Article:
New capitalist processes, interdependence and the Asia-US private equity relationship

Research output: Journal Publications and Reviews (RGC: 21, 22, 62)21_Publication in refereed journalpeer-review

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Original languageEnglish
Pages (from-to)637-659
Journal / PublicationPacific Review
Issue number5
Publication statusPublished - Dec 2012


Private equity has had a short but eventful history in East Asia, characterized first by US firm dominance and then by a nationalistic backlash. This article charts these earlier patterns, but argues that significant developments have taken place since the early 2000s, which have strengthened the position of private equity capital in the Asian political economy. As private equity deal-making has returned to Asia, new linkages have been formed between US private equity funds and local private equity players. Of particular importance have been US-Asian joint ventures, Asian nationals returning to domestic firms from US private equity houses and supportive local elites in the banking and pension fund sectors. The significance is two-fold. First, the spread of private equity has been founded on interdependent relationships between US actors and local actors, which have more successfully grounded the private equity industry in national political economies than its origins in the Asian crisis period. Second, despite the relative localization of Asian private equity, industry practices are still largely shaped by the US model of private equity and the merger and acquisition activity that it entails, rather than a distinct Asian private equity model. The findings of the article contribute to calls that have been made for research on the changing global economy that comprehensively integrates domestic and international levels of analysis. © 2012 Copyright Taylor and Francis Group, LLC.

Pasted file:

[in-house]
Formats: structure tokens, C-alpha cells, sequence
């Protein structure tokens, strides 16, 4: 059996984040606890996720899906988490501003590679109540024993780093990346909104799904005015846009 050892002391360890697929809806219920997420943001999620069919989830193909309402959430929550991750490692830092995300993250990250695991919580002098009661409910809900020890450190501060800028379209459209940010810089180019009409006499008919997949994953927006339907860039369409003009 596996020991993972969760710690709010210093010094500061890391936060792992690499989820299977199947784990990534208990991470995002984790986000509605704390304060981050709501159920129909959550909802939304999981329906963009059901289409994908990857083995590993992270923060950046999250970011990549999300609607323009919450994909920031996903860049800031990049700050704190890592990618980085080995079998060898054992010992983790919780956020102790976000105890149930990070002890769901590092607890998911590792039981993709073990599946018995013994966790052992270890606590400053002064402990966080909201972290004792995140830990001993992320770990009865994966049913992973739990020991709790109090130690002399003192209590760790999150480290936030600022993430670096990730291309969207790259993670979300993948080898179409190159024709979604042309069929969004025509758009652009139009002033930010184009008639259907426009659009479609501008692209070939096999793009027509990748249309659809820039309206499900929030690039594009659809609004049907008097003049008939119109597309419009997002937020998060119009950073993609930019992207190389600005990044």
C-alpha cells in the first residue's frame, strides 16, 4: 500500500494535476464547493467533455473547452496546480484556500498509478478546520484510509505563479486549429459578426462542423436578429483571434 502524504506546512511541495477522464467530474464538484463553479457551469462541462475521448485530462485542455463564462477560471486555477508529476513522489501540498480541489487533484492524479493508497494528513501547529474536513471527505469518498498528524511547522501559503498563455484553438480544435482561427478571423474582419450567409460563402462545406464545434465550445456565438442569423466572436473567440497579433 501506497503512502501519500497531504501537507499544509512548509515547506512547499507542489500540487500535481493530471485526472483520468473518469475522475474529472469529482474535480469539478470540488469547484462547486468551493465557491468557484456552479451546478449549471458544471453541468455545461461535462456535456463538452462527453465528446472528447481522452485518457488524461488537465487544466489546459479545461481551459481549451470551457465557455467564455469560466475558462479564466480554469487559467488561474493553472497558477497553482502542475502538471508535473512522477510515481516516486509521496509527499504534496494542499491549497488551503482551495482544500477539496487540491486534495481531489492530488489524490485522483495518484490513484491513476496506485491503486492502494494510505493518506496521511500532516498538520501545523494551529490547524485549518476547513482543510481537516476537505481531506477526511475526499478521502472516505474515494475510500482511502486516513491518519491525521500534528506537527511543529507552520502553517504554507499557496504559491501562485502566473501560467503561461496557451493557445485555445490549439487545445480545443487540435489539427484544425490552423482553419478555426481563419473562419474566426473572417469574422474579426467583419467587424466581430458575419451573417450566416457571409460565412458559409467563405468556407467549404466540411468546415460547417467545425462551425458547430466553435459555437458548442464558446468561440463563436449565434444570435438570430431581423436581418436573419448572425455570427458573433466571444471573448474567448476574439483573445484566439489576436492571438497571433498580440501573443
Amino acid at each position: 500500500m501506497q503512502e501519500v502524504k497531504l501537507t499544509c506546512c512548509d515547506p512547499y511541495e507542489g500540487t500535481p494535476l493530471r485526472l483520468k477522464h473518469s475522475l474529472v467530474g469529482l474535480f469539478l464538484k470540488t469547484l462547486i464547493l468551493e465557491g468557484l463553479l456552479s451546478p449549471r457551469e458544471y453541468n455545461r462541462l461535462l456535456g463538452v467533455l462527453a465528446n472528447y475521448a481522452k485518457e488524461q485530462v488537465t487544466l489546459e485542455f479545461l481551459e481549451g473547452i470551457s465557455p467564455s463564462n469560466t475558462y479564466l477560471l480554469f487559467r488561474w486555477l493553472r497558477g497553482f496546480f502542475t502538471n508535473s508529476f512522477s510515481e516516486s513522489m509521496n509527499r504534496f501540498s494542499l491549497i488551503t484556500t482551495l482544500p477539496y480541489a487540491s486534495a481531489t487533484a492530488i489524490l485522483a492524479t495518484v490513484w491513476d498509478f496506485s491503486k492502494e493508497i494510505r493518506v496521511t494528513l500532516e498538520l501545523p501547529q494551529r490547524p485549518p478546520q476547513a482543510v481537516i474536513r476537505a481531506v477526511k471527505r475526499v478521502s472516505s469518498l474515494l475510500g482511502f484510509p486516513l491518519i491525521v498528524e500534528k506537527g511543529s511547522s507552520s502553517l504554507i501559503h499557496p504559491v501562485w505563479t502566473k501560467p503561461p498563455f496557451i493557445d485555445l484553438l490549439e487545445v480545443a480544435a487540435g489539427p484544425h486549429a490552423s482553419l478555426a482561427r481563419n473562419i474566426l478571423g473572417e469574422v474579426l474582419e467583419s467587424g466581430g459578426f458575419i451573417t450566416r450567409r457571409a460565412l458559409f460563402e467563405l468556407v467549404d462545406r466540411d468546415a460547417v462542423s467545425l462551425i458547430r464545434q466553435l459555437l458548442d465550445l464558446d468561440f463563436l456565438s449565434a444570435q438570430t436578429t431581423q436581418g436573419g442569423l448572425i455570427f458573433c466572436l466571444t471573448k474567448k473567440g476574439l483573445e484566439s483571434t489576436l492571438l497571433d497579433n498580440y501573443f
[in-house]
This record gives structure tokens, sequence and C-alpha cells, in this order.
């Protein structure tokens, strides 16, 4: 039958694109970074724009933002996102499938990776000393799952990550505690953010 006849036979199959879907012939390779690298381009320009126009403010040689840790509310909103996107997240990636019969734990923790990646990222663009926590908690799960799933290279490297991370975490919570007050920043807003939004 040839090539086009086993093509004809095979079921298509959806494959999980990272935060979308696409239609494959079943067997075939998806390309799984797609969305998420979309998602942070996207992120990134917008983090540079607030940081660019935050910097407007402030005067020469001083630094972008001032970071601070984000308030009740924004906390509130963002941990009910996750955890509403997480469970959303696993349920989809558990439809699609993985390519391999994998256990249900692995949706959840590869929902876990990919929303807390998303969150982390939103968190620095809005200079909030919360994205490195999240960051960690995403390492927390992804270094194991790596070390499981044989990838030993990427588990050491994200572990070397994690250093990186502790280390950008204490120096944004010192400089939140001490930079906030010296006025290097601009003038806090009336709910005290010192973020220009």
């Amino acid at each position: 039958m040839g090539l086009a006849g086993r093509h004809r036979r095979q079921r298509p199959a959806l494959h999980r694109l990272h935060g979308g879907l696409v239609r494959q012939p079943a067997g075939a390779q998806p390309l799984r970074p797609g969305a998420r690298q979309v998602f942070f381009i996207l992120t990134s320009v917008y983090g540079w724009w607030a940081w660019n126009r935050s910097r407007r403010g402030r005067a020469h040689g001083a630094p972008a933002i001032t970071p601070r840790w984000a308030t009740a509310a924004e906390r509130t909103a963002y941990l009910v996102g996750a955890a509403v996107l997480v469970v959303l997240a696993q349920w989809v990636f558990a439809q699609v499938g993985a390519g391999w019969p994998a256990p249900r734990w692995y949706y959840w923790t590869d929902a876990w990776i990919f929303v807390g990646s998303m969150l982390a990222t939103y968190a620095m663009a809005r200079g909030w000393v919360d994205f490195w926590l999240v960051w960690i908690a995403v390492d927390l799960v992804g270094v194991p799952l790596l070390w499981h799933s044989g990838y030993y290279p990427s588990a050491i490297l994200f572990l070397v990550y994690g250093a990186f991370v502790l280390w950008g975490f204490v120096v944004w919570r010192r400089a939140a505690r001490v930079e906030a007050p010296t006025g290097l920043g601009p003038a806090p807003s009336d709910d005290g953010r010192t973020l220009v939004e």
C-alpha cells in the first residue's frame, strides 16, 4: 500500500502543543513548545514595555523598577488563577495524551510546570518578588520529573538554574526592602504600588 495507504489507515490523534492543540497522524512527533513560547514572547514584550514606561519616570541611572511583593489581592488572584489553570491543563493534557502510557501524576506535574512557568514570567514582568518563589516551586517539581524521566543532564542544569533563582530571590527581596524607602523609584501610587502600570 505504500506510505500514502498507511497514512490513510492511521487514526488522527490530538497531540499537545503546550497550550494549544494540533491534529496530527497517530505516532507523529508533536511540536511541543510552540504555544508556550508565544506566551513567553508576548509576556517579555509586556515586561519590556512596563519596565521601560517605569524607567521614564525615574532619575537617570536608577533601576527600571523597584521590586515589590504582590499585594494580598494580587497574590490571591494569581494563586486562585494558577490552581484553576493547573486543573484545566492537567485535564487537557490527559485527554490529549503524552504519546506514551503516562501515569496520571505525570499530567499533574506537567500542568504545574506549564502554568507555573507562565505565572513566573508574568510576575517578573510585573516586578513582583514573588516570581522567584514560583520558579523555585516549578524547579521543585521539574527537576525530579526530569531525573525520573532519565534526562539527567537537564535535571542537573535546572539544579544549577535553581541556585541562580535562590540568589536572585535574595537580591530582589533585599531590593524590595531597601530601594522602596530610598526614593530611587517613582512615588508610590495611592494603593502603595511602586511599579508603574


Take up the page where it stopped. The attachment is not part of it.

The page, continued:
Research Area(s)

  • adaptation of US capital, Asia-US economic interdependence, domestic resistance to foreign business, financial returnees, private equity funds